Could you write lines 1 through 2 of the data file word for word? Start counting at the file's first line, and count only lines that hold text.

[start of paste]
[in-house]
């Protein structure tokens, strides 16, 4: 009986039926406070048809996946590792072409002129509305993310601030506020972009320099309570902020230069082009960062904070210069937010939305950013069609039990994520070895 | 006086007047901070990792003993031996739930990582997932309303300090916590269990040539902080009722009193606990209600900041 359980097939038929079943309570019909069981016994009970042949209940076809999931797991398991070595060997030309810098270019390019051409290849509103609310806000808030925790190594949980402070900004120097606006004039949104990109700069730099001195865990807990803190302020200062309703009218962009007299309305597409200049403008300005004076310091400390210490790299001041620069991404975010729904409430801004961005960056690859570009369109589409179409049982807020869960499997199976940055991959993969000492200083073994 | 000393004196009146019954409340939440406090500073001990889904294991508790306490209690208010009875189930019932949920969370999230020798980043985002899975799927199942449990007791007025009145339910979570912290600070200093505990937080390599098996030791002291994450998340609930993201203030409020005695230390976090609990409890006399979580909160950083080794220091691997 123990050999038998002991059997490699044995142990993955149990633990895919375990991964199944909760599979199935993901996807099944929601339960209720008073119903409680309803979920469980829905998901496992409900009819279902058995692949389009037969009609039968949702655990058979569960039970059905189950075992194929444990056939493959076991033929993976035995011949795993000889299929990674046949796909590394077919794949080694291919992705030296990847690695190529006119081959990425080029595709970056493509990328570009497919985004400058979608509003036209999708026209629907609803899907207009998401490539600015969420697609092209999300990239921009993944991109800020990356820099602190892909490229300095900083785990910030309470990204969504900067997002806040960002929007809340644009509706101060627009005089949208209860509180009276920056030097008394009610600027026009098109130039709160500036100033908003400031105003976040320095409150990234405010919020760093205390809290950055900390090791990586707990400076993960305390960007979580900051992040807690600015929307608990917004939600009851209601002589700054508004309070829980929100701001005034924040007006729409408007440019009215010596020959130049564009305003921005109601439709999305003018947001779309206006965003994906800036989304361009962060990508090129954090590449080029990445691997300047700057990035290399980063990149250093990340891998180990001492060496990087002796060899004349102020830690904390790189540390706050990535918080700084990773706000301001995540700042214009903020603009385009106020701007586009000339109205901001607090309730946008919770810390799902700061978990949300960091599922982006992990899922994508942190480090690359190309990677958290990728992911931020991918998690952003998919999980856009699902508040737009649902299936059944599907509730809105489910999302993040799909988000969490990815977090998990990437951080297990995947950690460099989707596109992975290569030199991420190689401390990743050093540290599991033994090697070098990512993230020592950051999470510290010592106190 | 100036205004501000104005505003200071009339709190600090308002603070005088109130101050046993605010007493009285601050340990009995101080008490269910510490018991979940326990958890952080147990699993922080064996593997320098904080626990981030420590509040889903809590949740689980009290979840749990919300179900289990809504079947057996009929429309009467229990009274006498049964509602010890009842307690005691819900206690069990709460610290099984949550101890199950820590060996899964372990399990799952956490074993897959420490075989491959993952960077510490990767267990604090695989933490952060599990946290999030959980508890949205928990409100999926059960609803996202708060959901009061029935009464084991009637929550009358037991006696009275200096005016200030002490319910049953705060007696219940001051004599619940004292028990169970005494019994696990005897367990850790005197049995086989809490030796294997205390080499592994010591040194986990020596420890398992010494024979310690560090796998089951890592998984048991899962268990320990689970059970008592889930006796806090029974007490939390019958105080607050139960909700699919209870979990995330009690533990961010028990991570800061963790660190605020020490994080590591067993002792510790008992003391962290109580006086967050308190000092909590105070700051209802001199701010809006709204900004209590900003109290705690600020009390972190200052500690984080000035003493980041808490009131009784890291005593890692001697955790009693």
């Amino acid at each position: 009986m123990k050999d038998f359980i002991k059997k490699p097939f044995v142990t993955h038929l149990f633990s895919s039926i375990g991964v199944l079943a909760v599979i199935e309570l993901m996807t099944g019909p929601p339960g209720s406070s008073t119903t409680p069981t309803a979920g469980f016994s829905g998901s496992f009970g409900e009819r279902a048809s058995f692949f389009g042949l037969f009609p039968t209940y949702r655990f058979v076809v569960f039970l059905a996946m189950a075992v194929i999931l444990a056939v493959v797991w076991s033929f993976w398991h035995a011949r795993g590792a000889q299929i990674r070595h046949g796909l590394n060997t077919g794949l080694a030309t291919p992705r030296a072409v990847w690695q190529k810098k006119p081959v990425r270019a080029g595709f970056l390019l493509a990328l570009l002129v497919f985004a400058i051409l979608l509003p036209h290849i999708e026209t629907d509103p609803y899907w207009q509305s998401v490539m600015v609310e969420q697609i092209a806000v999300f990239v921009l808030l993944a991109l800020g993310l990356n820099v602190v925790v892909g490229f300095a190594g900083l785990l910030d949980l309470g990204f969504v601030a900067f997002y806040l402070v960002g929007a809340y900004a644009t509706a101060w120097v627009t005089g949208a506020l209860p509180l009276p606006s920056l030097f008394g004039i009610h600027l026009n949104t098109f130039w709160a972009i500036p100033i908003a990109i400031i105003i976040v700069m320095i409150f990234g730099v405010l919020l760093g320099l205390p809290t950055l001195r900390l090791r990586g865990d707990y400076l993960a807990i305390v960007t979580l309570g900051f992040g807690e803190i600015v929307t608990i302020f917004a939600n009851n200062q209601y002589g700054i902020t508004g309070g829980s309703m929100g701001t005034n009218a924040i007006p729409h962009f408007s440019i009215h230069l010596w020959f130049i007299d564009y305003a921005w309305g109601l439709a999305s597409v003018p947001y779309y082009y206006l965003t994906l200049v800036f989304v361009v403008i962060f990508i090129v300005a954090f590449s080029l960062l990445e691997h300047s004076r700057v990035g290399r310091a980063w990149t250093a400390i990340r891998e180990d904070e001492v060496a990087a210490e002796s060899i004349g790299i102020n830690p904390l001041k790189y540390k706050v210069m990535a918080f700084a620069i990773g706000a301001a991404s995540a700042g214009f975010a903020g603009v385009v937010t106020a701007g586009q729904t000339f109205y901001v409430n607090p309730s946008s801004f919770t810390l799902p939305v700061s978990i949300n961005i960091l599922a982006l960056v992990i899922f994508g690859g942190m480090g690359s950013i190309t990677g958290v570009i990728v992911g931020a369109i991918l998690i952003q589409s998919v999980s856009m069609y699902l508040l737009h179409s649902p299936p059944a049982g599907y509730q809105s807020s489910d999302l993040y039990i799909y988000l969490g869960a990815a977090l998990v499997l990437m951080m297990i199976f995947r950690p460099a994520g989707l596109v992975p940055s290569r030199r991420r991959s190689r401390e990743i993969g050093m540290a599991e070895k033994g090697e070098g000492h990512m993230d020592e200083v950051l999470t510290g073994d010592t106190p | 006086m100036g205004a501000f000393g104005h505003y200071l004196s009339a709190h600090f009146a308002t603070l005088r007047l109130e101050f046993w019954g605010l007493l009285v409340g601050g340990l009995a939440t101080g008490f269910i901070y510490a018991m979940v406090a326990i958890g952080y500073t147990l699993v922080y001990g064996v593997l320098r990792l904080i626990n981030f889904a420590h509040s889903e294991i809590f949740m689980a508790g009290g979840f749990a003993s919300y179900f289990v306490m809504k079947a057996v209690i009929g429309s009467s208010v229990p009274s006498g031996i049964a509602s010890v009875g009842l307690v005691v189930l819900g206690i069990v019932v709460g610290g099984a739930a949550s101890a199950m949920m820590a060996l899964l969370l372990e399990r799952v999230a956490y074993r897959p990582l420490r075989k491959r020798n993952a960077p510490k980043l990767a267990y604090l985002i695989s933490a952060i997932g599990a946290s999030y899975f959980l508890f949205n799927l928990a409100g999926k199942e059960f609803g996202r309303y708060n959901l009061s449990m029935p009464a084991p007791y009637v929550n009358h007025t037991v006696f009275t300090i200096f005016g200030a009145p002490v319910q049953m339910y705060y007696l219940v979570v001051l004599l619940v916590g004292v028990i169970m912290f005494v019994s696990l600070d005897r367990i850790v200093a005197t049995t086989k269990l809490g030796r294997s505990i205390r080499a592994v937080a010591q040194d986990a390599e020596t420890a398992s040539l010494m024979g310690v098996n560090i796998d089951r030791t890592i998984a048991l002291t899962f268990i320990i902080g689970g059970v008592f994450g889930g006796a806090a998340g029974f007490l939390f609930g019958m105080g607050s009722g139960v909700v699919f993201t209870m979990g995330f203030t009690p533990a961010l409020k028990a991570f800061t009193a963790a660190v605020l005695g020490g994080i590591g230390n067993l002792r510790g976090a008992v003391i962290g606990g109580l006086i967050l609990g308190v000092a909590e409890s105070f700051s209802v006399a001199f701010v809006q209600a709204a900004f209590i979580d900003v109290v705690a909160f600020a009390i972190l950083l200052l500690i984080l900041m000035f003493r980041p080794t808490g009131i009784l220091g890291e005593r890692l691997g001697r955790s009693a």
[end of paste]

[in-house]
């Protein structure tokens, strides 16, 4: 009986039926406070048809996946590792072409002129509305993310601030506020972009320099309570902020230069082009960062904070210069937010939305950013069609039990994520070895 | 006086007047901070990792003993031996739930990582997932309303300090916590269990040539902080009722009193606990209600900041 359980097939038929079943309570019909069981016994009970042949209940076809999931797991398991070595060997030309810098270019390019051409290849509103609310806000808030925790190594949980402070900004120097606006004039949104990109700069730099001195865990807990803190302020200062309703009218962009007299309305597409200049403008300005004076310091400390210490790299001041620069991404975010729904409430801004961005960056690859570009369109589409179409049982807020869960499997199976940055991959993969000492200083073994 | 000393004196009146019954409340939440406090500073001990889904294991508790306490209690208010009875189930019932949920969370999230020798980043985002899975799927199942449990007791007025009145339910979570912290600070200093505990937080390599098996030791002291994450998340609930993201203030409020005695230390976090609990409890006399979580909160950083080794220091691997 123990050999038998002991059997490699044995142990993955149990633990895919375990991964199944909760599979199935993901996807099944929601339960209720008073119903409680309803979920469980829905998901496992409900009819279902058995692949389009037969009609039968949702655990058979569960039970059905189950075992194929444990056939493959076991033929993976035995011949795993000889299929990674046949796909590394077919794949080694291919992705030296990847690695190529006119081959990425080029595709970056493509990328570009497919985004400058979608509003036209999708026209629907609803899907207009998401490539600015969420697609092209999300990239921009993944991109800020990356820099602190892909490229300095900083785990910030309470990204969504900067997002806040960002929007809340644009509706101060627009005089949208209860509180009276920056030097008394009610600027026009098109130039709160500036100033908003400031105003976040320095409150990234405010919020760093205390809290950055900390090791990586707990400076993960305390960007979580900051992040807690600015929307608990917004939600009851209601002589700054508004309070829980929100701001005034924040007006729409408007440019009215010596020959130049564009305003921005109601439709999305003018947001779309206006965003994906800036989304361009962060990508090129954090590449080029990445691997300047700057990035290399980063990149250093990340891998180990001492060496990087002796060899004349102020830690904390790189540390706050990535918080700084990773706000301001995540700042214009903020603009385009106020701007586009000339109205901001607090309730946008919770810390799902700061978990949300960091599922982006992990899922994508942190480090690359190309990677958290990728992911931020991918998690952003998919999980856009699902508040737009649902299936059944599907509730809105489910999302993040799909988000969490990815977090998990990437951080297990995947950690460099989707596109992975290569030199991420190689401390990743050093540290599991033994090697070098990512993230020592950051999470510290010592106190 | 100036205004501000104005505003200071009339709190600090308002603070005088109130101050046993605010007493009285601050340990009995101080008490269910510490018991979940326990958890952080147990699993922080064996593997320098904080626990981030420590509040889903809590949740689980009290979840749990919300179900289990809504079947057996009929429309009467229990009274006498049964509602010890009842307690005691819900206690069990709460610290099984949550101890199950820590060996899964372990399990799952956490074993897959420490075989491959993952960077510490990767267990604090695989933490952060599990946290999030959980508890949205928990409100999926059960609803996202708060959901009061029935009464084991009637929550009358037991006696009275200096005016200030002490319910049953705060007696219940001051004599619940004292028990169970005494019994696990005897367990850790005197049995086989809490030796294997205390080499592994010591040194986990020596420890398992010494024979310690560090796998089951890592998984048991899962268990320990689970059970008592889930006796806090029974007490939390019958105080607050139960909700699919209870979990995330009690533990961010028990991570800061963790660190605020020490994080590591067993002792510790008992003391962290109580006086967050308190000092909590105070700051209802001199701010809006709204900004209590900003109290705690600020009390972190200052500690984080000035003493980041808490009131009784890291005593890692001697955790009693």